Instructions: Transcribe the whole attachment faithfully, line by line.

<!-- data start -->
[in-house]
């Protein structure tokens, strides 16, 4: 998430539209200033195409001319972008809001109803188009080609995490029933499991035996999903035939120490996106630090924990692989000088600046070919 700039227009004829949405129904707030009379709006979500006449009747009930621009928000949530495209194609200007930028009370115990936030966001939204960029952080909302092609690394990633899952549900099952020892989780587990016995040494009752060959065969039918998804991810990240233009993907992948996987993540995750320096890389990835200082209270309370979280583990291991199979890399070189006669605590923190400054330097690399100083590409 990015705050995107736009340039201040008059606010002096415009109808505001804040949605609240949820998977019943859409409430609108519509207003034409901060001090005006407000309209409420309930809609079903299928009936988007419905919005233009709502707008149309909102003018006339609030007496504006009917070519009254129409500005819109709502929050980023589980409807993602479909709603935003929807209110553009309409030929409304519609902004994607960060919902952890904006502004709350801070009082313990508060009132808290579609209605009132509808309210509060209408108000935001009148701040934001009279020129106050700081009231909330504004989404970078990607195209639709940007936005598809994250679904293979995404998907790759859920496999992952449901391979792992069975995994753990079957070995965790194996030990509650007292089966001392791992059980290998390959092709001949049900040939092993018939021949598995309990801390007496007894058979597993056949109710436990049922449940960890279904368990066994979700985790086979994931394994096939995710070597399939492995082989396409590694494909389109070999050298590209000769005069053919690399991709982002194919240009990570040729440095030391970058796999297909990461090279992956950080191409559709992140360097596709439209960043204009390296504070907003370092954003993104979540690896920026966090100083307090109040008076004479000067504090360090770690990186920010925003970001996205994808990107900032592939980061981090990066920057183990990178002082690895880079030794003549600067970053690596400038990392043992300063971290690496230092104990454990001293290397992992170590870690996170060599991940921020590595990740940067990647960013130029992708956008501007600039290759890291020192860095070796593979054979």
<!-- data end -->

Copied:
[in-house]
């Protein structure tokens, strides 16, 4: 998430539209200033195409001319972008809001109803188009080609995490029933499991035996999903035939120490996106630090924990692989000088600046070919 700039227009004829949405129904707030009379709006979500006449009747009930621009928000949530495209194609200007930028009370115990936030966001939204960029952080909302092609690394990633899952549900099952020892989780587990016995040494009752060959065969039918998804991810990240233009993907992948996987993540995750320096890389990835200082209270309370979280583990291991199979890399070189006669605590923190400054330097690399100083590409 990015705050995107736009340039201040008059606010002096415009109808505001804040949605609240949820998977019943859409409430609108519509207003034409901060001090005006407000309209409420309930809609079903299928009936988007419905919005233009709502707008149309909102003018006339609030007496504006009917070519009254129409500005819109709502929050980023589980409807993602479909709603935003929807209110553009309409030929409304519609902004994607960060919902952890904006502004709350801070009082313990508060009132808290579609209605009132509808309210509060209408108000935001009148701040934001009279020129106050700081009231909330504004989404970078990607195209639709940007936005598809994250679904293979995404998907790759859920496999992952449901391979792992069975995994753990079957070995965790194996030990509650007292089966001392791992059980290998390959092709001949049900040939092993018939021949598995309990801390007496007894058979597993056949109710436990049922449940960890279904368990066994979700985790086979994931394994096939995710070597399939492995082989396409590694494909389109070999050298590209000769005069053919690399991709982002194919240009990570040729440095030391970058796999297909990461090279992956950080191409559709992140360097596709439209960043204009390296504070907003370092954003993104979540690896920026966090100083307090109040008076004479000067504090360090770690990186920010925003970001996205994808990107900032592939980061981090990066920057183990990178002082690895880079030794003549600067970053690596400038990392043992300063971290690496230092104990454990001293290397992992170590870690996170060599991940921020590595990740940067990647960013130029992708956008501007600039290759890291020192860095070796593979054979």